1N34 San Sevaine Road

Fontana, California (San Bernardino County)

Last Updated: 11/24/2020
4.8 / 5 ( 19 reviews )
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Highlight: 1N34 San Sevaine Road
1N34 San Sevaine Road is located in the beautiful San Bernardino National Forest. The trail runs east to west on the south-facing slopes between Mount San Antonio (Mt Baldy) and the Cajon Pass. The views into the Inland Empire are spectacular where you can spot the ocean on a clear day. This trail has somewhat unusual seasonal closures to protect important fawning habitat for mule deer, a Forest Service Management Indicator Species. You will not find this trail open between March 1st and Labor Day. Another highlight of this trail is the Joe Elliott Yellow Post Site near the end. Joe Elliott was the Superintendent of this forest from 1929 to 1935. Southern California's largest conifer tree was also at this campsite, 23 feet in circumference and 140 feet tall but had to be taken down for safety reasons.


Route Information

Technical Rating

( EASY )

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1. 1N34 San Sevaine Trailhead ( mi)
The trailhead is a left turn off of Lytle Creek Road, just a short distance north of the 15 Freeway.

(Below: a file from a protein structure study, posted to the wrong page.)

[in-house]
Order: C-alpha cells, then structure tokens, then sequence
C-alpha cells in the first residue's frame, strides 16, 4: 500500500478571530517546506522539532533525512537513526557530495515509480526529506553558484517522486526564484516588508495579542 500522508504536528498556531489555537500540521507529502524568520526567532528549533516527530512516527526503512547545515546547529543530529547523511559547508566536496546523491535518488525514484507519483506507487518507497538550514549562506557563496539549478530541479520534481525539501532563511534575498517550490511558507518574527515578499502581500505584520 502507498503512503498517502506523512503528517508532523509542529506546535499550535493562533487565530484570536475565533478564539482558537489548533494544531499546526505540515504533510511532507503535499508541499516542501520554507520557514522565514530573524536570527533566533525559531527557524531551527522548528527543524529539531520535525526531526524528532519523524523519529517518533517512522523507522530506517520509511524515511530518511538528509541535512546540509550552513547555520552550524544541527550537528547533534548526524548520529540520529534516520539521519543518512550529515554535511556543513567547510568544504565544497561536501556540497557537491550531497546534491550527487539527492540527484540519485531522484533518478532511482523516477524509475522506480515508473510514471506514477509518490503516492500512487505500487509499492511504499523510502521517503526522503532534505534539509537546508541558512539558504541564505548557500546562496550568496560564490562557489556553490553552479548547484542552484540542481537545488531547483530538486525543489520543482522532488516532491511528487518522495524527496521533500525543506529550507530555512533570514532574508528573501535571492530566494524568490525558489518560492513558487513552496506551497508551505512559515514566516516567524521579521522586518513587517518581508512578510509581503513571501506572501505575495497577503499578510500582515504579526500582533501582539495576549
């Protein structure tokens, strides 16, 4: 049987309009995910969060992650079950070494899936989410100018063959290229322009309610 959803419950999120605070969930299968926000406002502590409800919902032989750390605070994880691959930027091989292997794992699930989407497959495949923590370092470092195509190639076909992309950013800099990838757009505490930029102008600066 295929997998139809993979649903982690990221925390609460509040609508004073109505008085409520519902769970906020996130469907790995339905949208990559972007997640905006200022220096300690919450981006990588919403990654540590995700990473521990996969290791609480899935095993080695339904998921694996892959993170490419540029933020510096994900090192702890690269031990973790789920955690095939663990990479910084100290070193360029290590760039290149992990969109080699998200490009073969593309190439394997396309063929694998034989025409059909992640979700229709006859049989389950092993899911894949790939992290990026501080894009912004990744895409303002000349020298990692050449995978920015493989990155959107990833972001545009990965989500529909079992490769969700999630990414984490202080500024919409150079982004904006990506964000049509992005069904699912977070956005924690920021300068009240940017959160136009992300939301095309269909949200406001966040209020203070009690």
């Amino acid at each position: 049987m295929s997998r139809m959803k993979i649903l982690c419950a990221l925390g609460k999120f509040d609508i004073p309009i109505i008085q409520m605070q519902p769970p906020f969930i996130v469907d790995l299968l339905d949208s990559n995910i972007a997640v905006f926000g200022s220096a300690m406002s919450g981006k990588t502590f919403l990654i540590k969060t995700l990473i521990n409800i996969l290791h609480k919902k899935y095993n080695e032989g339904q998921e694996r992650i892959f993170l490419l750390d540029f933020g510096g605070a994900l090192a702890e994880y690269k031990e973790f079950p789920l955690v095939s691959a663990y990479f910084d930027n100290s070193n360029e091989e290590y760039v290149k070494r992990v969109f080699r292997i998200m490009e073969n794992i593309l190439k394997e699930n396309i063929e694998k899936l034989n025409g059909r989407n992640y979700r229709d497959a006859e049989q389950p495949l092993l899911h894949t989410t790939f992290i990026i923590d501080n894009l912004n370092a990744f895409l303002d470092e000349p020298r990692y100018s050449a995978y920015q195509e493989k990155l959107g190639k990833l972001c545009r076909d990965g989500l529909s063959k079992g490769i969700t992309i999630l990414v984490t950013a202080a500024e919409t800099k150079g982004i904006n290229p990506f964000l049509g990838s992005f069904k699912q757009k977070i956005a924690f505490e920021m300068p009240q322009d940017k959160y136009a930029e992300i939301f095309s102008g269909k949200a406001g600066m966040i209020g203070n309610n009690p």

Directions to Trailhead

Starting Point: Fontana

From Fontana at the 15 Freeway and Sierra Avenue off-ramp, go north on Sierra Avenue (which becomes Lytle Creek Road), 1.5 miles to the 1N34 San Sevaine Road trailhead on your left.



Trail Reviews (19)

Questions & Answers (0)

Writer Information

Dennis Clark

Mapping Crew - California and Idaho

Dennis Clark was born in Los Angeles in 1942 and after 76 years of living in So Cal he moved to Emmett, Idaho with his wife Patricia, has four adult children with many grand and great grandchildren. He has loved the outdoors since his Cub Scout and Boy Scout days while camping with the family. He's an archer, hunter and fisherman but no longer wishes to harm animals. He has been involved with photography since the 1960's. He became more of a serious hiker in 2010 when he started Geocaching and has hiked the three tallest peaks in So Cal, Mt San Jacinto, Mt San Gorgonio and Mt Baldy, along with most of the lesser peaks in search of caches. Geocaching started his love for the USFS Trail system as he used the trails frequently to get to certain trailheads. He had a 2002 Ford Ranger 2wd and its amazing where that little pickup took him. In 5 years of weekly geocaching he was only stuck once in some Palm Springs sand. His 2016 Wrangler Sport Unlimited was purchased in 2015. He has become quite lazy in the hiking department as he can now drive to most locations. He's looking forward to posting some trails and don't hesitate to ask him for any help you might need.
For individual use only, not to be shared.